Click here to listen to this brief news item on New York City Council’s Intro. 873 from WNYC news, New York.
The tone of the item is dominated by the Health Department’s reminder that bed bugs are only “a stressful and unpleasant nuisance,” and that the health department already has a page on its website about bed bugs, and that “the Department of Housing, Preservation and Development takes complaints, performs inspections and issues violation summonses when appropriate.”
Yes, and the city’s response to bed bugs so far has been so effective that bed bugs are (somehow, still) spreading at an alarming rate. I judge this only by the reports to HPD, since we don’t have a more complete set of data.
Some cities, like Cincinnati (well, okay — only Cincinnati), actually attempt to find out what percentage of their inhabitants have (or have had) bed bugs. The answer — in Cincinnati? 14.5%.
I would not be surprised if a similar percentage of New Yorkers had been afflicted with bed bugs.
But the way things are going, we will never know, because we are completely in denial about it and no one is asking the question and therefore we don’t have to deal with the answer.
As a general rule, I don’t wish bed bugs on anyone. Not even my worst enemy.
But I do wish a knowledge of what it is like to have bed bugs on those who feel they are merely “a stressful and unpleasant nuisance.” Lice are a stressful and unpleasant nuisance. Detected and treated, they usually do not trouble a person for more than a few days.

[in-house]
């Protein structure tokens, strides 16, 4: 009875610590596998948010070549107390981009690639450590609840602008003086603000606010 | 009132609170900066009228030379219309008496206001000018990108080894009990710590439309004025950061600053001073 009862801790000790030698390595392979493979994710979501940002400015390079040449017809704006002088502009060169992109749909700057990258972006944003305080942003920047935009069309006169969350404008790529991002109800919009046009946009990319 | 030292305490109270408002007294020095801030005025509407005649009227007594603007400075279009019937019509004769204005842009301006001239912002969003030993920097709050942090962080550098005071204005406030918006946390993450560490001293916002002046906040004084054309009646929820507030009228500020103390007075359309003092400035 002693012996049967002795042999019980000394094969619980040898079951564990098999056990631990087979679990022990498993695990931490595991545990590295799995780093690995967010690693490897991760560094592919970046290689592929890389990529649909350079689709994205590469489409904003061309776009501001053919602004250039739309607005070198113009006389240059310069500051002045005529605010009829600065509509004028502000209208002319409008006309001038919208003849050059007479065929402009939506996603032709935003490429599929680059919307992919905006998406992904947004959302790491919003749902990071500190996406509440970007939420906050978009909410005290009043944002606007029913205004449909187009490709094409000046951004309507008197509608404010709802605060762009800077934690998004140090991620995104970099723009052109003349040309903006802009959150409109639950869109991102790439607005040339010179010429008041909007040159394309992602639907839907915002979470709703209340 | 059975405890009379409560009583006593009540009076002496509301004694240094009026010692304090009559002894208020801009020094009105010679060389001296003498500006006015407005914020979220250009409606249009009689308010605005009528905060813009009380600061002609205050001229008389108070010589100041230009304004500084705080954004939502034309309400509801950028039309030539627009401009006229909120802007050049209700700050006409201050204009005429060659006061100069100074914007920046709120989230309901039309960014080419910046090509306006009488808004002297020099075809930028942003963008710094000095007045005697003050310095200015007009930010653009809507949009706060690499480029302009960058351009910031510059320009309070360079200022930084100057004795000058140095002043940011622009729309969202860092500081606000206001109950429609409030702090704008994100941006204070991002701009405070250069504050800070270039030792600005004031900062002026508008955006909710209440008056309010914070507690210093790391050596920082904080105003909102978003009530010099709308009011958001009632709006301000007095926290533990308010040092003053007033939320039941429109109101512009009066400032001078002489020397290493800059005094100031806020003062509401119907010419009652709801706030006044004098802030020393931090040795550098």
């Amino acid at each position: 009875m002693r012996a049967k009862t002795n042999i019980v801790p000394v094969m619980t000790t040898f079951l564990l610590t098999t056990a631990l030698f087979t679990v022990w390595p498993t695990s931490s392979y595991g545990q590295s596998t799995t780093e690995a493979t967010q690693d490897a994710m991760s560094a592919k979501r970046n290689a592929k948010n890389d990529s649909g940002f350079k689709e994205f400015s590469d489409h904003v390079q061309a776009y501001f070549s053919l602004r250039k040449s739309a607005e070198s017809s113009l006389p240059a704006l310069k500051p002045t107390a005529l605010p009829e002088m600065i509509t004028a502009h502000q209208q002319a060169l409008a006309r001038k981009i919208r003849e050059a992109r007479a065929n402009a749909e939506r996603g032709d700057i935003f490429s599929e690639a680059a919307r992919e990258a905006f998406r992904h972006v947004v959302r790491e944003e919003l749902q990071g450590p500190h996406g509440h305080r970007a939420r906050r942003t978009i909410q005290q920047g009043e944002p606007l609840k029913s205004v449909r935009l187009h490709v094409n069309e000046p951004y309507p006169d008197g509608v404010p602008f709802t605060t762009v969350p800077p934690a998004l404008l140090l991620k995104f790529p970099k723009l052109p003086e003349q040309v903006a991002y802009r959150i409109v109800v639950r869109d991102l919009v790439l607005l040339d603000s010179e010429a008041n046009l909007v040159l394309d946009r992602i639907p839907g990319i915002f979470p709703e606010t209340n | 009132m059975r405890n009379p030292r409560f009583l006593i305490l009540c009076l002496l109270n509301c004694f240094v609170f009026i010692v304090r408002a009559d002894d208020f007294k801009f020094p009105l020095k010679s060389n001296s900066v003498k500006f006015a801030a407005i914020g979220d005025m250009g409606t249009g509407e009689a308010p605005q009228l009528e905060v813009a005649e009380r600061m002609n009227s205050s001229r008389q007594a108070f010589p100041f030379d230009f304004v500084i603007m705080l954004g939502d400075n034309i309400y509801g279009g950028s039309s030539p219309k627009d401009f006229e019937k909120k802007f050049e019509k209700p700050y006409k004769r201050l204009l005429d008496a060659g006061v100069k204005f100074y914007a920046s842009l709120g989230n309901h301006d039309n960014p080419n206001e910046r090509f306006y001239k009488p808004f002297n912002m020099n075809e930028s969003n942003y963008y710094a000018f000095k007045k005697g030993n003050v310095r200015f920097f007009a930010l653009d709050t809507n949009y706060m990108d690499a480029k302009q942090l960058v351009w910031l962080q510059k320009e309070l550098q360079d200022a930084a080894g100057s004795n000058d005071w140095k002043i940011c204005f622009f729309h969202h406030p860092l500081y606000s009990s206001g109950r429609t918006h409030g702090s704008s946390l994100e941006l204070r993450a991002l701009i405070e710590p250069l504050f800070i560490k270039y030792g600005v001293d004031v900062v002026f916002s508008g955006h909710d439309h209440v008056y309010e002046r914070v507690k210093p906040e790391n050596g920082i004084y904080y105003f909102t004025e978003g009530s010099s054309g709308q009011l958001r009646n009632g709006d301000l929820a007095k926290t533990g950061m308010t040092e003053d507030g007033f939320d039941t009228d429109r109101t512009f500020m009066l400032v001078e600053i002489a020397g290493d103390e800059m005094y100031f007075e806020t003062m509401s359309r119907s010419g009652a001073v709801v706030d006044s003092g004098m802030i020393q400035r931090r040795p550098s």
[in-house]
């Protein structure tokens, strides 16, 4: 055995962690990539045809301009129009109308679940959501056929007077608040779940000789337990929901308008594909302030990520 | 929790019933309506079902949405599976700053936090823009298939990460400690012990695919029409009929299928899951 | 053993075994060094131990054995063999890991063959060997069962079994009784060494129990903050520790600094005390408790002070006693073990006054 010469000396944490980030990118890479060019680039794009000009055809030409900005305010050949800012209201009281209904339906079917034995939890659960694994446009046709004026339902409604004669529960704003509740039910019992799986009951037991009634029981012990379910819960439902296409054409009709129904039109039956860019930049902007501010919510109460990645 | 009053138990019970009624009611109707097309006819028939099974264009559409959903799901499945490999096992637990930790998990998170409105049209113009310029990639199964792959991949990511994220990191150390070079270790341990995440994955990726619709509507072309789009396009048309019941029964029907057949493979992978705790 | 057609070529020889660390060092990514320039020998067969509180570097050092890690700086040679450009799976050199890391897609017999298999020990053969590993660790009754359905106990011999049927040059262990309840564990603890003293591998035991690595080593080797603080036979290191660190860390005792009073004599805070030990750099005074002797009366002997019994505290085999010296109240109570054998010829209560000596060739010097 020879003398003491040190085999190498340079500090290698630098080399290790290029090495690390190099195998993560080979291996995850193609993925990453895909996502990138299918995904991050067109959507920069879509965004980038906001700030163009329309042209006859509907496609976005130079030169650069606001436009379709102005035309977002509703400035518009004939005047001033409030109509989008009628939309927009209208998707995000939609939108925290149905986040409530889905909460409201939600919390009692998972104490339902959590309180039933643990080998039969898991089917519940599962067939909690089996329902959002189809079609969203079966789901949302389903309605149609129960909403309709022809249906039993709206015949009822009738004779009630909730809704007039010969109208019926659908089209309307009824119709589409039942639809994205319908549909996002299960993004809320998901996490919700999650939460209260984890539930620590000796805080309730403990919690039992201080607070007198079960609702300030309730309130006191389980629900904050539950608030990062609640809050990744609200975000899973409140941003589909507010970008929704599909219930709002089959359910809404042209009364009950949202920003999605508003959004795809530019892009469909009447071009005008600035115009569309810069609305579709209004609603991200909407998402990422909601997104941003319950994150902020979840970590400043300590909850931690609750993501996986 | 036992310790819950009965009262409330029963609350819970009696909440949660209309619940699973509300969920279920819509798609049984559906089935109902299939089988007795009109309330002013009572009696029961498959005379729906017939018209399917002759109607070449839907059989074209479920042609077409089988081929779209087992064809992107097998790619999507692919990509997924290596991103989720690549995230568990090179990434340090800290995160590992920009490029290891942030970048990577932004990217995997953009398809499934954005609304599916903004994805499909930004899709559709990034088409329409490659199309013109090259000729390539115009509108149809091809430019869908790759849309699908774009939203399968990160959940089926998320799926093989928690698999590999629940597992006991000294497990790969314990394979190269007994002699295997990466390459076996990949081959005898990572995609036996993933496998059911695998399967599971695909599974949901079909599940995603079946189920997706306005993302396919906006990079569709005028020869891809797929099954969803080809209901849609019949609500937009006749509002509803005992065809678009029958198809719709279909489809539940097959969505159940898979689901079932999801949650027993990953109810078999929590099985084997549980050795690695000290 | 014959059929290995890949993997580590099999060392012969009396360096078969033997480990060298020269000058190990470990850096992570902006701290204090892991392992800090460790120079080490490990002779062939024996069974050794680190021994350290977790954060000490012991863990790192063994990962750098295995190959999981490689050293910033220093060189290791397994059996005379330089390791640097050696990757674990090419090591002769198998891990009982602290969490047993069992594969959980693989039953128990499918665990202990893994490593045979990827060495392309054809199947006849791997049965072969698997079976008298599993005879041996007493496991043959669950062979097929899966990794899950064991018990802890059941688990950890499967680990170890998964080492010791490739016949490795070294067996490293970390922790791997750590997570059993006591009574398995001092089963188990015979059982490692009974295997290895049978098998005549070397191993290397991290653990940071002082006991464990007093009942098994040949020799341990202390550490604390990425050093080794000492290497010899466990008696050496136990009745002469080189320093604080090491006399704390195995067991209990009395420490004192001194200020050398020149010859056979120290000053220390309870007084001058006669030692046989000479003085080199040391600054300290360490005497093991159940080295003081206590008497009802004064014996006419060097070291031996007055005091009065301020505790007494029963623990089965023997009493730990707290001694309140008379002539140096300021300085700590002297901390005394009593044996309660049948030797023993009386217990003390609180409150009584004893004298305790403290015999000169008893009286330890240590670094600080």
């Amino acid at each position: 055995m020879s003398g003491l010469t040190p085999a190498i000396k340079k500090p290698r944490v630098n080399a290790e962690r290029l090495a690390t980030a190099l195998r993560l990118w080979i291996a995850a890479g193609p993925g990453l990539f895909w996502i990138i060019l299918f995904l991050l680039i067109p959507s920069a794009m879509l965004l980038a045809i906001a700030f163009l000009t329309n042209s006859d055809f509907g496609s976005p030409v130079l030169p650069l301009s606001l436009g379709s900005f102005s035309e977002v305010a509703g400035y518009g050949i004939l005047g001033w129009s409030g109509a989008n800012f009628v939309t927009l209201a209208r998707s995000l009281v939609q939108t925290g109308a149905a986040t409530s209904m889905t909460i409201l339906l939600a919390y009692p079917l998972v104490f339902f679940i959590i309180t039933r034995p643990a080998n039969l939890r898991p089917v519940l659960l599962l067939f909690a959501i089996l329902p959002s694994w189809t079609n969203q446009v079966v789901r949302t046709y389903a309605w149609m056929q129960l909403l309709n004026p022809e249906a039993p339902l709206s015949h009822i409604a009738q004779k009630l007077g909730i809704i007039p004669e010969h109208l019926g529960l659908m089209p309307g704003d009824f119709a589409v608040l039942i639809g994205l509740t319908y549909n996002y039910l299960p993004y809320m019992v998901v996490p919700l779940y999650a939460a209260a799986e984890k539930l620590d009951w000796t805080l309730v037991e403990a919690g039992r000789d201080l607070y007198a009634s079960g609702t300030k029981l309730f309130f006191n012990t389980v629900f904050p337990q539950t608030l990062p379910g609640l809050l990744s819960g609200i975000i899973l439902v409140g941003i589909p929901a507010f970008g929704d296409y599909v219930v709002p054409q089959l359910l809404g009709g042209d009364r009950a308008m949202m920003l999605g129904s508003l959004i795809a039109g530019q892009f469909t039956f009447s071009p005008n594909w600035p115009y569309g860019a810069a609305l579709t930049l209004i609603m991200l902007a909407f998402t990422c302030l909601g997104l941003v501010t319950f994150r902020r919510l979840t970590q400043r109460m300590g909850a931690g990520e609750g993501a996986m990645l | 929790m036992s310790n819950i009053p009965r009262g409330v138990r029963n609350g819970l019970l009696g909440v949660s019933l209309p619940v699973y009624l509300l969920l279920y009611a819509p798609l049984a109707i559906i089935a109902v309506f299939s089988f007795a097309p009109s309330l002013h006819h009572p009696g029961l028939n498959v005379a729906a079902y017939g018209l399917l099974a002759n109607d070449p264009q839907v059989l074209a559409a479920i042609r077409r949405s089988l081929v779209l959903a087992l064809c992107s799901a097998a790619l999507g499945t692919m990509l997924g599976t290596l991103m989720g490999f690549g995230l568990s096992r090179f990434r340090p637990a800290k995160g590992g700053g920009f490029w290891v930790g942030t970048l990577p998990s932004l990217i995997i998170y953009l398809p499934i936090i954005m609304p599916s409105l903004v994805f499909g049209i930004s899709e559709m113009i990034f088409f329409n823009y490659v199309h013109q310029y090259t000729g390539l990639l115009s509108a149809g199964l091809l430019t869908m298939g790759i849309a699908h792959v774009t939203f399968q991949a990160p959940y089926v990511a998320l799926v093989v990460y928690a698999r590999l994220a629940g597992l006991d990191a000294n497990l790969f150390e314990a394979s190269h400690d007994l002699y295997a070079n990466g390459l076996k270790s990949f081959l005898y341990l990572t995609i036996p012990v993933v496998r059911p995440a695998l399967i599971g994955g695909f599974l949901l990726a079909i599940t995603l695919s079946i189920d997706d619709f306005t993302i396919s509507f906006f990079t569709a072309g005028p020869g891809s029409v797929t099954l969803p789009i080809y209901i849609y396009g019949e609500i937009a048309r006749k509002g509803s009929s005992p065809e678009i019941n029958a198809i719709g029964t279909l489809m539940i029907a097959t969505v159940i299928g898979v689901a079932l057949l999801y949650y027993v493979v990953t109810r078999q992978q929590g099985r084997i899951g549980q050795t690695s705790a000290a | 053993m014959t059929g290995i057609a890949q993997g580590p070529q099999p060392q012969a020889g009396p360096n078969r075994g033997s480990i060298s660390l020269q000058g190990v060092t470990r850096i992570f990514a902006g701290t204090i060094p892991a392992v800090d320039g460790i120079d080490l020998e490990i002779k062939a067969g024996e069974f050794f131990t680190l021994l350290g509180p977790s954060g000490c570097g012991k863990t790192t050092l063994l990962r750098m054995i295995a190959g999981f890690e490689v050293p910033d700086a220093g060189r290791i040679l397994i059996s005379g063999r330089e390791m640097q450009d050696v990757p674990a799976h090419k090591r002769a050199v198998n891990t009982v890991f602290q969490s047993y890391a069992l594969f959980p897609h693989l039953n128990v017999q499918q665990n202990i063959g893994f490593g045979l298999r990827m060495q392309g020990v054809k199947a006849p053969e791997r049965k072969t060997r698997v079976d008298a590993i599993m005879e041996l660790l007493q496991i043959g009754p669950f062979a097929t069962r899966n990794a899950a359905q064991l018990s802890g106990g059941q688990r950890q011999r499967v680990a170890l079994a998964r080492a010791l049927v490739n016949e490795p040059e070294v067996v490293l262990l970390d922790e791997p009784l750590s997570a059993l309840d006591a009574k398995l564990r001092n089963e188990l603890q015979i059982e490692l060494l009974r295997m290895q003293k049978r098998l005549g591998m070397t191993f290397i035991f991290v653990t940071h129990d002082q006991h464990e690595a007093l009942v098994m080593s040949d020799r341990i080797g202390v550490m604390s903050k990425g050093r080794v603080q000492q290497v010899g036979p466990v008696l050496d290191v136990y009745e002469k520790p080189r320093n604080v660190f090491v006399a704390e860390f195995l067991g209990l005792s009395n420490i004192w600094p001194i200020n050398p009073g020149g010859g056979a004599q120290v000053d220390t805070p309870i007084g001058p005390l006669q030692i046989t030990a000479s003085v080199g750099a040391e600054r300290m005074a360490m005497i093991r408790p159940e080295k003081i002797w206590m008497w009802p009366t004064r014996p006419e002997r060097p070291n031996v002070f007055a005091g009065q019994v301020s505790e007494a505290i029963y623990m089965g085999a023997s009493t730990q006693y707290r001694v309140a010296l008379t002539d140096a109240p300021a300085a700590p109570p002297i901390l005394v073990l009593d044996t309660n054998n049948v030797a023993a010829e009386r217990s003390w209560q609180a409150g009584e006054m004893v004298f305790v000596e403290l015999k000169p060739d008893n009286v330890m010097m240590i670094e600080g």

We regularly hear from people in New York, Cincinnati, London, Boston, Vancouver, and all points in-between who are getting bed bug treatment and yet are troubled by bed bugs for weeks and even months on end.
They lose a lot of sleep.
They suffer a lot of stress.
They use money — often thousands of dollars which should go to health insurance, or medications, or buying vegetables for their kids — to pay for treatment, endless rounds of laundry, plastic bags, and more treatment.
They get their belongings gassed with sulfuryl flouride.
They sometimes have to move.
They go to job interviews with red welts all over their faces and remain unemployed.
They stop having friends and family over, for fear others will become infested.
Those in multi-unit buildings who cannot afford to move may never get rid of the problem.
Think this causes very real psychological and physical health problems? You bet.
It is a lot worse than a nuisance.
The health effects of bed bugs are often a lot more serious than a bit of stress.
In this economy, in this expensive city, the Health Department is being a bit short-sighted not to see the potential of any problem that causes ongoing stress and saps one’s financial resources as a genuine health concern.
More on Intro. 873 here.
And read Renee’s response on New York vs. Bed Bugs. She did not receive the Health Dept.’s comments well either.